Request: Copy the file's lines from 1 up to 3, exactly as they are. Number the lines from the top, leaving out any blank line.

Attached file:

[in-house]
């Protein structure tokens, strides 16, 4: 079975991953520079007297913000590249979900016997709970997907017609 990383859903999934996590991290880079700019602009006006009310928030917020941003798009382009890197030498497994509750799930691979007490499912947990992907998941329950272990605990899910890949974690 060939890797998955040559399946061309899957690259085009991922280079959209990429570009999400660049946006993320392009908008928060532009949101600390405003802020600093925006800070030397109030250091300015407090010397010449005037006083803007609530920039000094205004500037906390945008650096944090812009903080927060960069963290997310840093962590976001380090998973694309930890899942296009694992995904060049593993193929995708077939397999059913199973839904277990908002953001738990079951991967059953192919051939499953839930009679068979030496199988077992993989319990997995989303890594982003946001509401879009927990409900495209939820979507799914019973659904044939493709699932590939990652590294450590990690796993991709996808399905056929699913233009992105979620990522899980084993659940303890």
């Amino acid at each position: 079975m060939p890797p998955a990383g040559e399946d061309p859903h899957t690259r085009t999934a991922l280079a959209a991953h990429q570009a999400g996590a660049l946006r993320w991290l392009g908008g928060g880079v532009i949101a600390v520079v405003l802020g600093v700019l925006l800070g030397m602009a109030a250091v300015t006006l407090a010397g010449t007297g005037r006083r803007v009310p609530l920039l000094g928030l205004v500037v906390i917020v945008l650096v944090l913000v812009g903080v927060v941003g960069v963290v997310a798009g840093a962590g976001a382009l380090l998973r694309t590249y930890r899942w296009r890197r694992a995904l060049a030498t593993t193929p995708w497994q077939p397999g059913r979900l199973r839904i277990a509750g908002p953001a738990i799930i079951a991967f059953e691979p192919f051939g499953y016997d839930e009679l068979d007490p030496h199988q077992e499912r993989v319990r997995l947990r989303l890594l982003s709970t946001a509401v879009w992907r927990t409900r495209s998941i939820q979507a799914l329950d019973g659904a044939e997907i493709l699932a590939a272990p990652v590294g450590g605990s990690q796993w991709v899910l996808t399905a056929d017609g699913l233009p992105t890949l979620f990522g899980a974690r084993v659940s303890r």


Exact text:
[in-house]
């Protein structure tokens, strides 16, 4: 079975991953520079007297913000590249979900016997709970997907017609 990383859903999934996590991290880079700019602009006006009310928030917020941003798009382009890197030498497994509750799930691979007490499912947990992907998941329950272990605990899910890949974690 060939890797998955040559399946061309899957690259085009991922280079959209990429570009999400660049946006993320392009908008928060532009949101600390405003802020600093925006800070030397109030250091300015407090010397010449005037006083803007609530920039000094205004500037906390945008650096944090812009903080927060960069963290997310840093962590976001380090998973694309930890899942296009694992995904060049593993193929995708077939397999059913199973839904277990908002953001738990079951991967059953192919051939499953839930009679068979030496199988077992993989319990997995989303890594982003946001509401879009927990409900495209939820979507799914019973659904044939493709699932590939990652590294450590990690796993991709996808399905056929699913233009992105979620990522899980084993659940303890």
């Amino acid at each position: 079975m060939p890797p998955a990383g040559e399946d061309p859903h899957t690259r085009t999934a991922l280079a959209a991953h990429q570009a999400g996590a660049l946006r993320w991290l392009g908008g928060g880079v532009i949101a600390v520079v405003l802020g600093v700019l925006l800070g030397m602009a109030a250091v300015t006006l407090a010397g010449t007297g005037r006083r803007v009310p609530l920039l000094g928030l205004v500037v906390i917020v945008l650096v944090l913000v812009g903080v927060v941003g960069v963290v997310a798009g840093a962590g976001a382009l380090l998973r694309t590249y930890r899942w296009r890197r694992a995904l060049a030498t593993t193929p995708w497994q077939p397999g059913r979900l199973r839904i277990a509750g908002p953001a738990i799930i079951a991967f059953e691979p192919f051939g499953y016997d839930e009679l068979d007490p030496h199988q077992e499912r993989v319990r997995l947990r989303l890594l982003s709970t946001a509401v879009w992907r927990t409900r495209s998941i939820q979507a799914l329950d019973g659904a044939e997907i493709l699932a590939a272990p990652v590294g450590g605990s990690q796993w991709v899910l996808t399905a056929d017609g699913l233009p992105t890949l979620f990522g899980a974690r084993v659940s303890r």